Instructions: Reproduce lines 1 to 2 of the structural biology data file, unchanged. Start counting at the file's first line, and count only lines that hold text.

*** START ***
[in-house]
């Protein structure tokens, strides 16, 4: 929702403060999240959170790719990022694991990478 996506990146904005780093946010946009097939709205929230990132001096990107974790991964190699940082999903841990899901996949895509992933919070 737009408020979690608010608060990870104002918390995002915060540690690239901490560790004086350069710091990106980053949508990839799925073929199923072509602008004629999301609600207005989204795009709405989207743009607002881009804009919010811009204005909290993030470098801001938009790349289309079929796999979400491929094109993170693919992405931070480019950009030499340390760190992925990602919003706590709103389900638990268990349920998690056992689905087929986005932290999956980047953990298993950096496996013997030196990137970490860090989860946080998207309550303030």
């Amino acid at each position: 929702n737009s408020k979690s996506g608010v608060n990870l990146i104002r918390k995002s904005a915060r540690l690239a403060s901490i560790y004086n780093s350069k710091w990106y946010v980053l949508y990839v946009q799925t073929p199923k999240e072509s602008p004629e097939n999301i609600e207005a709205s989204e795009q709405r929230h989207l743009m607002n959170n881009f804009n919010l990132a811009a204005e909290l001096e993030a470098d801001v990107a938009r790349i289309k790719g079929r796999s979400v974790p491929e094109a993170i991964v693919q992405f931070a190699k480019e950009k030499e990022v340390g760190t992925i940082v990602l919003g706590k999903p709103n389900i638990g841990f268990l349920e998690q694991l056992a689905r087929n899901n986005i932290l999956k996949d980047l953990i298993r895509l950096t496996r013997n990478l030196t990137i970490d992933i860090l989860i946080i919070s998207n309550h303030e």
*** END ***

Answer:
[in-house]
């Protein structure tokens, strides 16, 4: 929702403060999240959170790719990022694991990478 996506990146904005780093946010946009097939709205929230990132001096990107974790991964190699940082999903841990899901996949895509992933919070 737009408020979690608010608060990870104002918390995002915060540690690239901490560790004086350069710091990106980053949508990839799925073929199923072509602008004629999301609600207005989204795009709405989207743009607002881009804009919010811009204005909290993030470098801001938009790349289309079929796999979400491929094109993170693919992405931070480019950009030499340390760190992925990602919003706590709103389900638990268990349920998690056992689905087929986005932290999956980047953990298993950096496996013997030196990137970490860090989860946080998207309550303030």